Though carrots often make it into the Easter feast lineup, I've never understood why. Maybe it's a nod to the Easter bunny.
Typically, we prepare carrots the same way we prepare sweet potatoes (their distant orange cousins) at Thanksgiving — by glazing them and otherwise shoveling on extra sugar.
But I think I've figured out a way to redeem them. The trick is to take advantage of their length and texture. Long, sturdy carrot peels are reminiscent of individual strands of fettuccine, so let's prepare them as we would, say, a dish of fettuccine Alfredo — by dressing them with a creamy sauce.
Not coincidentally, it's a strategy that also allows the carrot's natural sugars to shine.
Start with big, long, fat carrots (affectionately referred to by some grocers as "horse carrots"). Peel off and discard the outermost layer, then continue peeling on all sides until you've reached the woody core. I find it easiest to start at the middle of the carrot and peel down the bottom half, then flip it over and peel the top half. This technique allows you to do the job faster than if you peeled the entire length of the carrot from top to bottom. The cores are too thin and hard to peel. Munch on them or reserve them for a future stock.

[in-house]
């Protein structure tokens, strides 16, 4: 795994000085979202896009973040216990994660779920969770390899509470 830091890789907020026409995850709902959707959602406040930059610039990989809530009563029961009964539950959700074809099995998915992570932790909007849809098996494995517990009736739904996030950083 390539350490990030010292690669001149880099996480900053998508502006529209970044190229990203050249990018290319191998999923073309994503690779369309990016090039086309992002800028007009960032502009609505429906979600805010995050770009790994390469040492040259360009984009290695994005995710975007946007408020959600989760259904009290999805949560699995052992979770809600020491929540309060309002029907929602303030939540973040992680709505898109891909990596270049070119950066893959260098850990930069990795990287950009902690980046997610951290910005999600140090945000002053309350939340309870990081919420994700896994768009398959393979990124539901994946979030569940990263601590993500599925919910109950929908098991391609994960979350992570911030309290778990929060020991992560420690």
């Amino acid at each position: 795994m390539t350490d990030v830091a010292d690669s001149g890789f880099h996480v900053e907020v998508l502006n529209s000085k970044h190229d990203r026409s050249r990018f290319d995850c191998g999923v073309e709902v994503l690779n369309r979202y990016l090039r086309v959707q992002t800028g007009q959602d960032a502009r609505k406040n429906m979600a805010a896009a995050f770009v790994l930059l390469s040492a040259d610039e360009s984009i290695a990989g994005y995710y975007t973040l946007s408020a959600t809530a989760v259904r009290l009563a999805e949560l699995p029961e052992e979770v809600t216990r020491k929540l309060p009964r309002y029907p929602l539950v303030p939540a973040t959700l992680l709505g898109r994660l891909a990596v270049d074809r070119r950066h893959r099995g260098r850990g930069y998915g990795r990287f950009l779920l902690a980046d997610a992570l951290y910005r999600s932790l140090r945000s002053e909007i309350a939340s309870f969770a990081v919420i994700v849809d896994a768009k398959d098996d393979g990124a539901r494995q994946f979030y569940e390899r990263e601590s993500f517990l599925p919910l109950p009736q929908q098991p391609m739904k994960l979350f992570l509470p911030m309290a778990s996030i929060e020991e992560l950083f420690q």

The sauce for this "fettuccine" is quite simple. It's based on Neufchatel, the French cream cheese that provides the creaminess we crave yet has one-third less fat than most other types of cream cheese.
The carrot's natural sweetness is counterbalanced with lemon, both the zest and juice, though lime would work just as well. Walnuts add crunch, a nutty taste and some nutrition.
The carrot fettuccine strands cook up very quickly — inside of five minutes — so prep them ahead of time and measure out all the rest of the ingredients. Once the strands are cooked, move them out of the pan and onto plates before they go soft.